Louisville Magazine

AUG 2014

Louisville Magazine is Louisville's city magazine, covering Louisville people, lifestyles, politics, sports, restaurants, entertainment and homes. Includes a monthly calendar of events.

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Page 68 of 148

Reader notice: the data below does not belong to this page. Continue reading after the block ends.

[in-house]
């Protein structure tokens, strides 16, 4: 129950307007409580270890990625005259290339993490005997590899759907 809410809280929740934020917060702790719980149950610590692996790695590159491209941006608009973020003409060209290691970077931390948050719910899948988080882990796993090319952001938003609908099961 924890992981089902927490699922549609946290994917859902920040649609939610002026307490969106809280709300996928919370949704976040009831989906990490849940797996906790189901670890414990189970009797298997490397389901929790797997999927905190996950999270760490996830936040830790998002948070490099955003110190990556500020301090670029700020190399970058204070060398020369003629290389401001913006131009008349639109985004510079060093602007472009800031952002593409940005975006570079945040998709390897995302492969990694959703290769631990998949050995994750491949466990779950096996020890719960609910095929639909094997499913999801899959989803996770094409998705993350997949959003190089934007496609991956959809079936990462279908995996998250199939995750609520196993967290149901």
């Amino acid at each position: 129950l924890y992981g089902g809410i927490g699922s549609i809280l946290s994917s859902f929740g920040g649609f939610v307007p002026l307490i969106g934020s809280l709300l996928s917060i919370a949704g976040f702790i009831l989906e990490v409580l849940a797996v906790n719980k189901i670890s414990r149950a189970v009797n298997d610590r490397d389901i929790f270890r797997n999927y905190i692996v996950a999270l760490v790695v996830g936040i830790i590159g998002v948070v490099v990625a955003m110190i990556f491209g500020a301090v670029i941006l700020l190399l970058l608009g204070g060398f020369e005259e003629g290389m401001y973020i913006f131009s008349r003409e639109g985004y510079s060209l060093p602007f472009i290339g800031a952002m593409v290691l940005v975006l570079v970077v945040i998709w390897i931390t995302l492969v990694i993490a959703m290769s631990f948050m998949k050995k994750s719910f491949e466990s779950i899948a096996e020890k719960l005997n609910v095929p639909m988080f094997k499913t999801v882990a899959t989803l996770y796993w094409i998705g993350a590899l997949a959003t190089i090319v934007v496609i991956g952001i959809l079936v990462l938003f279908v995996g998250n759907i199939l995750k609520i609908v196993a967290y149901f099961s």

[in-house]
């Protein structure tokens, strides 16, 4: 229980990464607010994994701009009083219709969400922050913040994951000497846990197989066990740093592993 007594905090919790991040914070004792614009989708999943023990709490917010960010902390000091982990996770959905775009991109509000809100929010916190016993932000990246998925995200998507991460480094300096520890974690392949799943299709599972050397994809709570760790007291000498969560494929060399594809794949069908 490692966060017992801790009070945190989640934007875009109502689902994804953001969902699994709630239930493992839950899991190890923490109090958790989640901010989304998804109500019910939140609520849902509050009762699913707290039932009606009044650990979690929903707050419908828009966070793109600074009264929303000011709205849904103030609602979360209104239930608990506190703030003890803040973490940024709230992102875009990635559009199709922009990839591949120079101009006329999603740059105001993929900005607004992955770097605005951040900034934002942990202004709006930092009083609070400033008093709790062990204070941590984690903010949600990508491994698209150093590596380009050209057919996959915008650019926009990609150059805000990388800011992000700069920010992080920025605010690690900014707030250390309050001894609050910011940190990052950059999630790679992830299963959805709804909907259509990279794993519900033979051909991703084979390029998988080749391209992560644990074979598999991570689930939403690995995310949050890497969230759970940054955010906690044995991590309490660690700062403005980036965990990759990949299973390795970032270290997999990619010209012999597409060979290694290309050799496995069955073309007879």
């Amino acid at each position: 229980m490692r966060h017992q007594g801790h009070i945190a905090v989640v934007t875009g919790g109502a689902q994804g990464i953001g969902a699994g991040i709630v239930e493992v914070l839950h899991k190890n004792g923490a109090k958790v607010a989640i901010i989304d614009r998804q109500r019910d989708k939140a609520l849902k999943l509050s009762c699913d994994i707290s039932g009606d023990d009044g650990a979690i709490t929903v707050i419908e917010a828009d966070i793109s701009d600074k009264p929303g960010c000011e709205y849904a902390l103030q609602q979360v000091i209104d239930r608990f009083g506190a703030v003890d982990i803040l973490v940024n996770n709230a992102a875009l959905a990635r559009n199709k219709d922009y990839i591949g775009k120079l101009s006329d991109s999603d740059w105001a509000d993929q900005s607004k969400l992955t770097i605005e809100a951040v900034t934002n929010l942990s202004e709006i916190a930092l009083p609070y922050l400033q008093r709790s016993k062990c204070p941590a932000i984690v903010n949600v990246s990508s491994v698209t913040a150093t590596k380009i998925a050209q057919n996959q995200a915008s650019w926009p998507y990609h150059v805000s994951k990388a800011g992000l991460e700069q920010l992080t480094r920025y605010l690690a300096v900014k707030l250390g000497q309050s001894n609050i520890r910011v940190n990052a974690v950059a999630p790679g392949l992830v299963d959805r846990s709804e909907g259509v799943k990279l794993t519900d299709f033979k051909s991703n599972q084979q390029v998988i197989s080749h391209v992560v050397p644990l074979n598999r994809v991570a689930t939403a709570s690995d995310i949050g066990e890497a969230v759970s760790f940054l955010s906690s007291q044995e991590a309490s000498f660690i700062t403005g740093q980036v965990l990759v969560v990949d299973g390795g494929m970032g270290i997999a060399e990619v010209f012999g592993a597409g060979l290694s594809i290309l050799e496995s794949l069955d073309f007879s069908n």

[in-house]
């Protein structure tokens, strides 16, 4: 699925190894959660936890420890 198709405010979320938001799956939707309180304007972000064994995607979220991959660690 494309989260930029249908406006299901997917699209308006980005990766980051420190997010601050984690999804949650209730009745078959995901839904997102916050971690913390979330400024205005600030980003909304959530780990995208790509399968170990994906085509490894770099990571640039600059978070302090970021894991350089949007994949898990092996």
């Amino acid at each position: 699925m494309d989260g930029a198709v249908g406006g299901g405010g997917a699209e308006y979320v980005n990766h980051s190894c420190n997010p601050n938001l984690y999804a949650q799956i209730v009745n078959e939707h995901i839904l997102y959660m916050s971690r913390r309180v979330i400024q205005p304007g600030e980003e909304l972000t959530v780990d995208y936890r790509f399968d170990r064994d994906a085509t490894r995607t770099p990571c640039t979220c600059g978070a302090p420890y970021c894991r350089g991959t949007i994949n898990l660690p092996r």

50 LOUISVILLE MAGAZINE 8.14 area beyond the foodwall into a park after a successful archaeological project with the University of Louisville. "Mayor (Dave) Armstrong came to us, and we got to work in earnest," Andrews says. "We were part of the team. A really good park-designing company made a master plan. We did engineering studies to see how much it would cost to make an entrance through the foodwall. Tere were hundreds of thousands of dollars, maybe a million." Tings went awry in 2003, when the old City of Louisville merged with Jeferson County, forming Louisville Metro. "Ten we got Metro, and we lost the parks director," Andrews says. "Tere was a lot of turmoil. Everything stopped, and when it started again, there just wasn't any backing. We didn't have Armstrong; we had Abramson, and he just didn't have the same feel- ing about it. If you don't have the guy at the top, it just fades away." We talk about ways to solve Port- land's many problems. Andrews says that homeownership makes a big dif- ference. People outside Kentucky own 9 percent of single-family homes in Portland, the same percentage that are vacant and more than triple the num- ber of such homes in all of Louisville. "Slumlords are the real problem," one Portlander told me. "Personally, I think we need a stronger middle class," Andrews says. "Tere's a lot of larger housing here that requires a certain income level. Instead of turning into Section 8 housing, those could be family homes. Too much Section 8 housing is a problem, because it's sub- sidized. Landlords get more because it's subsidized, and young people who want to stay here can't fnd suitable housing. What Gill is doing is good. He has a vision, and he's putting money into that vision. I hope it goes well for us because, in a lot of ways, we are gasping." She gets up from her desk and rummages through some documents. "About the park: Tis is from 1919. 'Old Portland wharf to be made city playground . . . soon.' Maybe it'll happen in fve years, a century later." She laughs. H erb Brodarick steps out of his storage building shirtless, dripping with sweat. "Hello, Herby," Owen calls. Brodarick extends a hand past his big bare belly and gives mine a frm shake. "It's full of junk in there," he says, looking around for seats. We fnd a couple of wet lawn chairs that Brodarick dries with a shirt. Owen sparks his cigarette. I never see him with a pack, just a single smoke, like he's always working on the same one. Brodarick has lived in Portland for 27 years — "26 and three-quarters too many," he says. His wife, a Portland native, wanted to move back home when he took a job as the food and beverage director at a Louisville hotel. "I make too much money to live in the f--king slums," he told her. But Portlanders come back. "Te ironic part is, 27 years later, we're divorced and I'm the one who lives in Portland," he says. Owen laughs. Once Portland reminded Brodarick of the Chicago neighborhoods of his youth. "It used to be like that: Te people on your block knew the kids everywhere. Your neighbors corrected your kids like they were their own. It was one big family," he says. Brodarick ran a restaurant called the Toll Bridge Inn on Northwestern Parkway for 25 years. "I closed up last year," he says. Te three of us commiserate, sweating in the heat. "Herby was one of the founding members of Portland Now," Owen says. "I'm not really aligned with them at all now," Brodarick says. "I don't like the direction they went." What direc- tion is that? "Chicken shit. You probably can't print that, huh? Tey don't go after stuf like we used to." I push him further. "When we frst put the group together (in 2001), there were founders with permanent seats. Tere were checks and balances. Tey wanted to eliminate that." Owen perks up. "It went from a functional group to a clique," he says. "It's not that they're not trying; they just don't know how to use their muscle," Brodarick says. Portland Now won a grant to award forgivable home- repair loans to residents. Te organization also won a $250,000 grant to "support local business" and document- ed the historic structures of the old Wharf neighborhood. Tese accomplishments are easy to fnd. Talk to a member and she'll give you a list: Portland Possibilities: 21st Century Solutions for a Historic Neighborhood. It reminds me of Owen's card: 21st Century Ideas To Spread Te Wealth. It seems that every ofcial in Portland is worried about being stuck in the past. I look at the cracked sidewalk, listen to the spare conversation of the three old men sitting on the porch next door, and wonder why. Every Portlander tells me the same things. Teir neighbors were family. Teir houses were full of people. Tey didn't have money, but they had tables. Tey grew peach trees or apple trees so the children wouldn't go hungry. Tey were poor, but they didn't know it. Teir grandparents refused to leave for care facilities; they withered and died at home. People left after the food, people left for big houses in the suburbs, people left for the city that casts a shadow on the small-town streets at dusk. People left, but they stayed. Tey don't trust new development. Tey yearn for new development. Tey hope it will change things. Tey've seen it fail before. But the thing they say most, the thing they want me to under- stand, the thing that makes them walk up to me on the street or lean over to me in the bar or look up at me from behind the cash-register is this: Portlanders stay. Owen's voice brings me back to reality. "Herb, you were a restaurateur for years. What do you think of all this development, and the Hillbilly Tea?" he says. "Good and bad," Brodarick says. "Te work that's go- ing on is fne. But the part that I see, it's all talk. You talk about construction and rebuilding and remodeling — it's nothing." "Are you out here smoking with John?" someone says. We look up at Martina Kunnecke, the president of Portland Neighborhood Planning and Preservation. ("President, not director," she says. "It is not a paid posi- tion.") Kunnecke, who has a warm voice and shoulder- length hair, politely refuses Brodarick's ofer for a seat. He continues. "About Hillbilly Tea: If they don't have a chain name on them, the few people with the money to go to them won't," he says. "New places are going to need a lot of backup money to live. Most of my customers weren't even from Portland. Tey were frefghters, city workers. Tere's nothing wrong with their product, but where are their customers going to come from?" Owen nods. "What Gill (Holland) is doing is good. He has a vision, and he's putting money into that vision. I hope it goes well for us because, in a lot of ways, we are gasping," says Nathalie Andrews.